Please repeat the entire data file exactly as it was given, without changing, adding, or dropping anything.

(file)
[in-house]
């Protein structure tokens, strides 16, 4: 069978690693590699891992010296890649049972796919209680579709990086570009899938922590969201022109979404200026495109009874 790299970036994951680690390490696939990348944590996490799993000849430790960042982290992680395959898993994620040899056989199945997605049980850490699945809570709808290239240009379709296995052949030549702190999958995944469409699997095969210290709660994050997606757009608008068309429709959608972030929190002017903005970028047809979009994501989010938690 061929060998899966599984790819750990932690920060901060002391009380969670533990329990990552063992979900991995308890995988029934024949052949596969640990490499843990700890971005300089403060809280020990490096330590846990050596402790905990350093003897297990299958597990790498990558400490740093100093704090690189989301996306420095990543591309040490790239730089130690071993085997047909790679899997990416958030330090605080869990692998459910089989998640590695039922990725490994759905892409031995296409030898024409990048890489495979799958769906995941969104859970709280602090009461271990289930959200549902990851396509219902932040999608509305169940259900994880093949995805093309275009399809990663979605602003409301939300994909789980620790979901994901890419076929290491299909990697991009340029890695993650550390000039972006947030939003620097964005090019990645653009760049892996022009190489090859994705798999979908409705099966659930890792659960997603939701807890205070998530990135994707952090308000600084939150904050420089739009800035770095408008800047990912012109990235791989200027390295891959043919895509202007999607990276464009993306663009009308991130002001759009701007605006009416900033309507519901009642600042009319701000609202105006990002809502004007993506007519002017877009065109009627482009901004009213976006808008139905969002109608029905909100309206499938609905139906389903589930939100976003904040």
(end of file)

[in-house]
């Protein structure tokens, strides 16, 4: 069978690693590699891992010296890649049972796919209680579709990086570009899938922590969201022109979404200026495109009874 790299970036994951680690390490696939990348944590996490799993000849430790960042982290992680395959898993994620040899056989199945997605049980850490699945809570709808290239240009379709296995052949030549702190999958995944469409699997095969210290709660994050997606757009608008068309429709959608972030929190002017903005970028047809979009994501989010938690 061929060998899966599984790819750990932690920060901060002391009380969670533990329990990552063992979900991995308890995988029934024949052949596969640990490499843990700890971005300089403060809280020990490096330590846990050596402790905990350093003897297990299958597990790498990558400490740093100093704090690189989301996306420095990543591309040490790239730089130690071993085997047909790679899997990416958030330090605080869990692998459910089989998640590695039922990725490994759905892409031995296409030898024409990048890489495979799958769906995941969104859970709280602090009461271990289930959200549902990851396509219902932040999608509305169940259900994880093949995805093309275009399809990663979605602003409301939300994909789980620790979901994901890419076929290491299909990697991009340029890695993650550390000039972006947030939003620097964005090019990645653009760049892996022009190489090859994705798999979908409705099966659930890792659960997603939701807890205070998530990135994707952090308000600084939150904050420089739009800035770095408008800047990912012109990235791989200027390295891959043919895509202007999607990276464009993306663009009308991130002001759009701007605006009416900033309507519901009642600042009319701000609202105006990002809502004007993506007519002017877009065109009627482009901004009213976006808008139905969002109608029905909100309206499938609905139906389903589930939100976003904040």